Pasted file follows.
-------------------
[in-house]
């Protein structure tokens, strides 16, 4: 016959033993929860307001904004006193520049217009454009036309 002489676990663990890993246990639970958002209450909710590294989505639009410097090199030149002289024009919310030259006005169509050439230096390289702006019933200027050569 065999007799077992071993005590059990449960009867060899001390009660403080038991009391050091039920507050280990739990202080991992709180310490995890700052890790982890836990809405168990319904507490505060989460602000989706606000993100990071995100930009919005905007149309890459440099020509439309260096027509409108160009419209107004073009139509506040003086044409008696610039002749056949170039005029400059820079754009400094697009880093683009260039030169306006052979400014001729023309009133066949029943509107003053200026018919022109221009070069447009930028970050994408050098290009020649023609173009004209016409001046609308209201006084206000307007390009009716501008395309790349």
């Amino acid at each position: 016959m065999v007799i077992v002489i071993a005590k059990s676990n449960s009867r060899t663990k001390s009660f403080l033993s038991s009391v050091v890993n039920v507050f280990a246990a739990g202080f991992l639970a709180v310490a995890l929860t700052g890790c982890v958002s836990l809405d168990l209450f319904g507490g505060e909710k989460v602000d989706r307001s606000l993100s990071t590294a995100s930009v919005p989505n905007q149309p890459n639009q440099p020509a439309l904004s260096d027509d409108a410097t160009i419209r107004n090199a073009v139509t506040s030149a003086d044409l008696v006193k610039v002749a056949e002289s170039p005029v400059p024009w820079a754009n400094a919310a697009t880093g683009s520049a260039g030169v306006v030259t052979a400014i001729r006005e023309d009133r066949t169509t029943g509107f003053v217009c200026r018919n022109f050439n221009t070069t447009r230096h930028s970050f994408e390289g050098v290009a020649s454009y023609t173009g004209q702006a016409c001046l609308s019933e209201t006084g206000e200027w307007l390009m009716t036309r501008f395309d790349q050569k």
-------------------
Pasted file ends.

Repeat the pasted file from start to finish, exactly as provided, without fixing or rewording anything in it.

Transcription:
[in-house]
């Protein structure tokens, strides 16, 4: 016959033993929860307001904004006193520049217009454009036309 002489676990663990890993246990639970958002209450909710590294989505639009410097090199030149002289024009919310030259006005169509050439230096390289702006019933200027050569 065999007799077992071993005590059990449960009867060899001390009660403080038991009391050091039920507050280990739990202080991992709180310490995890700052890790982890836990809405168990319904507490505060989460602000989706606000993100990071995100930009919005905007149309890459440099020509439309260096027509409108160009419209107004073009139509506040003086044409008696610039002749056949170039005029400059820079754009400094697009880093683009260039030169306006052979400014001729023309009133066949029943509107003053200026018919022109221009070069447009930028970050994408050098290009020649023609173009004209016409001046609308209201006084206000307007390009009716501008395309790349």
């Amino acid at each position: 016959m065999v007799i077992v002489i071993a005590k059990s676990n449960s009867r060899t663990k001390s009660f403080l033993s038991s009391v050091v890993n039920v507050f280990a246990a739990g202080f991992l639970a709180v310490a995890l929860t700052g890790c982890v958002s836990l809405d168990l209450f319904g507490g505060e909710k989460v602000d989706r307001s606000l993100s990071t590294a995100s930009v919005p989505n905007q149309p890459n639009q440099p020509a439309l904004s260096d027509d409108a410097t160009i419209r107004n090199a073009v139509t506040s030149a003086d044409l008696v006193k610039v002749a056949e002289s170039p005029v400059p024009w820079a754009n400094a919310a697009t880093g683009s520049a260039g030169v306006v030259t052979a400014i001729r006005e023309d009133r066949t169509t029943g509107f003053v217009c200026r018919n022109f050439n221009t070069t447009r230096h930028s970050f994408e390289g050098v290009a020649s454009y023609t173009g004209q702006a016409c001046l609308s019933e209201t006084g206000e200027w307007l390009m009716t036309r501008f395309d790349q050569k």